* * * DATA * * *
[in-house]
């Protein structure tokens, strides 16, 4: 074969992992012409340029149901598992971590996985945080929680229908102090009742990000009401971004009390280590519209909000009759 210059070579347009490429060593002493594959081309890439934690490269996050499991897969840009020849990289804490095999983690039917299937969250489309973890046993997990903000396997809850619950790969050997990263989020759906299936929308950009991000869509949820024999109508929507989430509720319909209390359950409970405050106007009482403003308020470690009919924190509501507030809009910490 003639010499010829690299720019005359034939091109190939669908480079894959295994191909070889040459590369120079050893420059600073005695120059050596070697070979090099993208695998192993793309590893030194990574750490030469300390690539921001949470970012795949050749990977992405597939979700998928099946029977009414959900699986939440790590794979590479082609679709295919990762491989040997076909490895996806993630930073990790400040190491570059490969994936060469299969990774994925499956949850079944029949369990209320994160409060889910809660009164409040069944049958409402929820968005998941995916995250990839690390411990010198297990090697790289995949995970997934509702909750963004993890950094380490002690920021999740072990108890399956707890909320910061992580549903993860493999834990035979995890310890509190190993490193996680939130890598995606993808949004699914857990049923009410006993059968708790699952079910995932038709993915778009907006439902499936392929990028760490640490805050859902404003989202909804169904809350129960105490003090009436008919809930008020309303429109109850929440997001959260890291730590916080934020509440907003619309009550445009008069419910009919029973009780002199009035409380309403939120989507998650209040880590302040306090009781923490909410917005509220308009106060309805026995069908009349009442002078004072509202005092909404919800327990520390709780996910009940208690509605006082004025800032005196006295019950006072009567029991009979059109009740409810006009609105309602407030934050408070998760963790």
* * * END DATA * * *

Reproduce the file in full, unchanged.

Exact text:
[in-house]
């Protein structure tokens, strides 16, 4: 074969992992012409340029149901598992971590996985945080929680229908102090009742990000009401971004009390280590519209909000009759 210059070579347009490429060593002493594959081309890439934690490269996050499991897969840009020849990289804490095999983690039917299937969250489309973890046993997990903000396997809850619950790969050997990263989020759906299936929308950009991000869509949820024999109508929507989430509720319909209390359950409970405050106007009482403003308020470690009919924190509501507030809009910490 003639010499010829690299720019005359034939091109190939669908480079894959295994191909070889040459590369120079050893420059600073005695120059050596070697070979090099993208695998192993793309590893030194990574750490030469300390690539921001949470970012795949050749990977992405597939979700998928099946029977009414959900699986939440790590794979590479082609679709295919990762491989040997076909490895996806993630930073990790400040190491570059490969994936060469299969990774994925499956949850079944029949369990209320994160409060889910809660009164409040069944049958409402929820968005998941995916995250990839690390411990010198297990090697790289995949995970997934509702909750963004993890950094380490002690920021999740072990108890399956707890909320910061992580549903993860493999834990035979995890310890509190190993490193996680939130890598995606993808949004699914857990049923009410006993059968708790699952079910995932038709993915778009907006439902499936392929990028760490640490805050859902404003989202909804169904809350129960105490003090009436008919809930008020309303429109109850929440997001959260890291730590916080934020509440907003619309009550445009008069419910009919029973009780002199009035409380309403939120989507998650209040880590302040306090009781923490909410917005509220308009106060309805026995069908009349009442002078004072509202005092909404919800327990520390709780996910009940208690509605006082004025800032005196006295019950006072009567029991009979059109009740409810006009609105309602407030934050408070998760963790």